Besides the disappointing Allen Station renovation, the NFTA has made head-scratching aesthetic choices since the turn of the century. Decommissioned seating from the Buffalo-Niagara International Airport was moved to rail stations, and the minimalist white steel-and-glass entrance for University Station was repainted gray and blue (while throwing in a extra row of old airport seating outside). The agency also abandoned its instantly identifiable “M” logo for a clunkier “NFTA-METRO” on its rail cars, buses, shelters, stations, and printed material, and there’s now a plan to replace its infrequent fare inspections with a turnstile-based system—a move that, intentionally or not, implies a newfound mistrust in its ridership.
Together and at varying degrees, these all add up to a departure from the progressive ideas that fueled the system’s original appearance.
Newcomers to Buffalo—those who don’t share locals’ long-held cynicism towards the much-maligned system—are just now discovering Metro Rail’s underappreciated virtues. “I was considering New York City after college, but not so much these days because of how expensive it is and their own subway problems,” says Long Island native William Vogel, acting director of El Museo, an arts organization for underserved artists in Buffalo. “When I had to think about where my quality of life would be highest, the fact that Buffalo had this transit system and is thinking about expanding it was a draw to me. I know that’s important to other people, too.”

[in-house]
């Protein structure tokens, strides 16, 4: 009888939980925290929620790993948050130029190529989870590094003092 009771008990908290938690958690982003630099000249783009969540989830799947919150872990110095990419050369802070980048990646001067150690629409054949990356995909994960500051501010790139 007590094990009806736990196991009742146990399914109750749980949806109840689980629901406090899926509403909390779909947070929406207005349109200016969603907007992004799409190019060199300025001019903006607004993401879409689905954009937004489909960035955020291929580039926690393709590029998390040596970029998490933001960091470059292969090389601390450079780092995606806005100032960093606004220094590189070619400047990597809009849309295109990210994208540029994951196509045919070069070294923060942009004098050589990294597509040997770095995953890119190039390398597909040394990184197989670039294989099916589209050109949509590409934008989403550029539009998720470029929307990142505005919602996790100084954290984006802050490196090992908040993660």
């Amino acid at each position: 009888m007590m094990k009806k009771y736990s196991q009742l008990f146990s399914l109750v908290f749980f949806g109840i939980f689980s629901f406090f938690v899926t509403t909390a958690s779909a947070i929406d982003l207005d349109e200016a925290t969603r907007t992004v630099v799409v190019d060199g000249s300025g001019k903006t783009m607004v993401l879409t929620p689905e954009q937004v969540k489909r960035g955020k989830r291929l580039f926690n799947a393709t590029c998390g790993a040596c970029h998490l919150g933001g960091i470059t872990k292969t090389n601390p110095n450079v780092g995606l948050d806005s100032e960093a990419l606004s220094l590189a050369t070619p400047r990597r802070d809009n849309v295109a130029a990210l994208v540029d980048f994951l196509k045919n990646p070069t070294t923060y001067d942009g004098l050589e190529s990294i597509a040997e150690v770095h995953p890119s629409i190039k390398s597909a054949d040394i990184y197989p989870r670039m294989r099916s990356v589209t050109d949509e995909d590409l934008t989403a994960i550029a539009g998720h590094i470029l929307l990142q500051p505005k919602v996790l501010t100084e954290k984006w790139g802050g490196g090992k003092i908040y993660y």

Along with curator Bryan Lee, who came to Buffalo from Malaysia* as an architecture student at SUNY Buffalo, Vogel put together a tour of the Metro Rail system last month to show off the system’s rich design history. “There weren’t a lot of people, about 10 or 12. Some were seeing it for the very first time,” says Vogel.
“Each station has its own unique appearance, so it was nice to take a closer look,” Lee says. “There were a lot of details that went into consideration for the original construction.”
El Museo is also working with the NFTA on a pilot project for Utica Station in which they’ll commission new poster art to go on the back of the ticket machines that stand in the middle of the station’s ground floor. “The NFTA wants to make the train exciting and appealing to younger people,” says Vogel, who was inspired by the transit authority’s bus art shows held during the 1970s up into the ‘90s. “It struck me as odd that they have a substantial public art collection but no ongoing dialogue or practice in terms of current artists.”